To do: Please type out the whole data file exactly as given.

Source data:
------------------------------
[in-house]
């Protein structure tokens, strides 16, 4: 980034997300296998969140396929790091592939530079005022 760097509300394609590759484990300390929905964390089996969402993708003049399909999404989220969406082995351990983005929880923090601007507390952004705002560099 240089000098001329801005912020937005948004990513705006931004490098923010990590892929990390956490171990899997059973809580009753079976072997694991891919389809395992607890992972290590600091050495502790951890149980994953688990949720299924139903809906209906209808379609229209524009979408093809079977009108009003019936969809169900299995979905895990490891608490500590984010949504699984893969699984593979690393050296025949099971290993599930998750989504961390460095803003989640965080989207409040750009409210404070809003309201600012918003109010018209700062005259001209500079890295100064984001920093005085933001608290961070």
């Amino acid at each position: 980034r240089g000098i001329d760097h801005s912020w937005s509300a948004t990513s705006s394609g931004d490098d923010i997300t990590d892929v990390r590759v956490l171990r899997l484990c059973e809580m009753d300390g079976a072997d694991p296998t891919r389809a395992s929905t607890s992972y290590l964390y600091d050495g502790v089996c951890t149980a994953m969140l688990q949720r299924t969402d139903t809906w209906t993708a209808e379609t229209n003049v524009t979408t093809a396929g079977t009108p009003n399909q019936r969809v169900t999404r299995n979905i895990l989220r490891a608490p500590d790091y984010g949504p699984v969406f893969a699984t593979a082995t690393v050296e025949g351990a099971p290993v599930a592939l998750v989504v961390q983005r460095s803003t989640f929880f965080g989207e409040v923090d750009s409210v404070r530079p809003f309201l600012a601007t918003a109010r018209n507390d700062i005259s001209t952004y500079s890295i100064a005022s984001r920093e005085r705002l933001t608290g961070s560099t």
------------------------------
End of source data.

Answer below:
[in-house]
């Protein structure tokens, strides 16, 4: 980034997300296998969140396929790091592939530079005022 760097509300394609590759484990300390929905964390089996969402993708003049399909999404989220969406082995351990983005929880923090601007507390952004705002560099 240089000098001329801005912020937005948004990513705006931004490098923010990590892929990390956490171990899997059973809580009753079976072997694991891919389809395992607890992972290590600091050495502790951890149980994953688990949720299924139903809906209906209808379609229209524009979408093809079977009108009003019936969809169900299995979905895990490891608490500590984010949504699984893969699984593979690393050296025949099971290993599930998750989504961390460095803003989640965080989207409040750009409210404070809003309201600012918003109010018209700062005259001209500079890295100064984001920093005085933001608290961070």
């Amino acid at each position: 980034r240089g000098i001329d760097h801005s912020w937005s509300a948004t990513s705006s394609g931004d490098d923010i997300t990590d892929v990390r590759v956490l171990r899997l484990c059973e809580m009753d300390g079976a072997d694991p296998t891919r389809a395992s929905t607890s992972y290590l964390y600091d050495g502790v089996c951890t149980a994953m969140l688990q949720r299924t969402d139903t809906w209906t993708a209808e379609t229209n003049v524009t979408t093809a396929g079977t009108p009003n399909q019936r969809v169900t999404r299995n979905i895990l989220r490891a608490p500590d790091y984010g949504p699984v969406f893969a699984t593979a082995t690393v050296e025949g351990a099971p290993v599930a592939l998750v989504v961390q983005r460095s803003t989640f929880f965080g989207e409040v923090d750009s409210v404070r530079p809003f309201l600012a601007t918003a109010r018209n507390d700062i005259s001209t952004y500079s890295i100064a005022s984001r920093e005085r705002l933001t608290g961070s560099t």